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A National Biosafety and Biosecurity System in the United States

Administration releases joint memo to agencies, plans for enhancing biosafety and biosecurity at infectious disease laboratories.

Enhancing a national biosafety and biosecurity system that protects scientists, healthcare workers, and the American public from exposure to harmful pathogens is a critical part of the Administration’s efforts to conduct state-of-the-art life-sciences research and to make new lifesaving treatments, vaccines, and diagnostics widely available.  Last year, we issued a joint memo to Federal departments and agencies, urging them to take both immediate and longer-term steps to address the underlying causes of laboratory incidents and to examine and strengthen biosafety and biosecurity practices.  Since that time, the Administration has conducted a comprehensive review of the Federal Government’s biosafety and biosecurity enterprise.  Over the past year, experts from within and outside of the Federal Government reviewed the current system, discussed recent incidents, and identified best practices for the future. 

Today, as a result of that work, we issued a follow-up memorandum reporting on the progress those experts have made and urging implementation of their recommendations.  In addition to endorsing the comprehensive reviews conducted by these experts, Federal departments and agencies have now developed specific plans and timelines to address each recommendation. Finally, the Administration will conduct semi-annual reviews of the progress on these implementation actions.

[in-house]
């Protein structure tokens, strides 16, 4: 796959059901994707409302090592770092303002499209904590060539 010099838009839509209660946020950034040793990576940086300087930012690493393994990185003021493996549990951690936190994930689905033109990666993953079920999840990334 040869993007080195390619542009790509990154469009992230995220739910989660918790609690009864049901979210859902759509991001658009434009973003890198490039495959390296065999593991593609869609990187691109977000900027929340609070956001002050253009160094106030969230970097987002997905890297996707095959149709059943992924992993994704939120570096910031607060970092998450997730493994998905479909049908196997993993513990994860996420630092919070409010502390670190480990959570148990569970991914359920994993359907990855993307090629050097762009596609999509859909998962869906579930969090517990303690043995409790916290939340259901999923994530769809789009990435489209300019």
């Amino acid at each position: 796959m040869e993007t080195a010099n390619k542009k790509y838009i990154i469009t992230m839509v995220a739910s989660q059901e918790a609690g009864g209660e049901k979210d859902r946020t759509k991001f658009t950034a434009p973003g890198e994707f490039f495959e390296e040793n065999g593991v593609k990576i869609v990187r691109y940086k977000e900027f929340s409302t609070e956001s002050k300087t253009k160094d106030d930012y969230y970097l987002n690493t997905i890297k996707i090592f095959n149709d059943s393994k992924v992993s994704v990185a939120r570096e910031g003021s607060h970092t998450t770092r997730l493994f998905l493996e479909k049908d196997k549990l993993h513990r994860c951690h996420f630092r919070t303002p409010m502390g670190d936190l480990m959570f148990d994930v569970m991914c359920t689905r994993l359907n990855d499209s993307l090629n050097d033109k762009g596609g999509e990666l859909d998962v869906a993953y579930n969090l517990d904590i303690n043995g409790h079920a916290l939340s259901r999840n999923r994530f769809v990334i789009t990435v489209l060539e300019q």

The recommendations highlight several key principles for the national biosafety and biosecurity system, including: transparency, swift incident reporting and accountability to the public, and material stewardship that includes strong inventory management and control measures.  These principles emphasize a commitment to protecting Americans and the global community, and ensuring a system designed to prevent dangerous actors from accessing or misusing sensitive biological material.  In addition, while the focus of the recommendations is aimed at facilities that possess, use, or transfer the most dangerous agents, these principles should also be applied to work that is conducted with any biological agent that could pose a serious threat to public health or agriculture.

Last year, thousands of facilities across the United States underwent intensive internal assessments as part of a “Safety Stand-Down.”  This effort resulted in a review of laboratory biosafety and biosecurity best practices and protocols, as well as plans for more consistent inventory monitoring.  By continuing to review inventories, lab safety procedures, and security best practices, facilities can help achieve a laboratory culture of responsible conduct. Therefore, we continue to strongly encourage the application, at non-Federal as well as Federal facilities, of core principles, best practices, and the recommendations released today.    

The United States has the strongest biomedical research enterprise in the world, and it is incumbent on everyone involved to ensure the safety and security of workers and communities as we continue to produce groundbreaking research in order to provide the best possible medical treatments, vaccines, and diagnostics for the American people and the international community.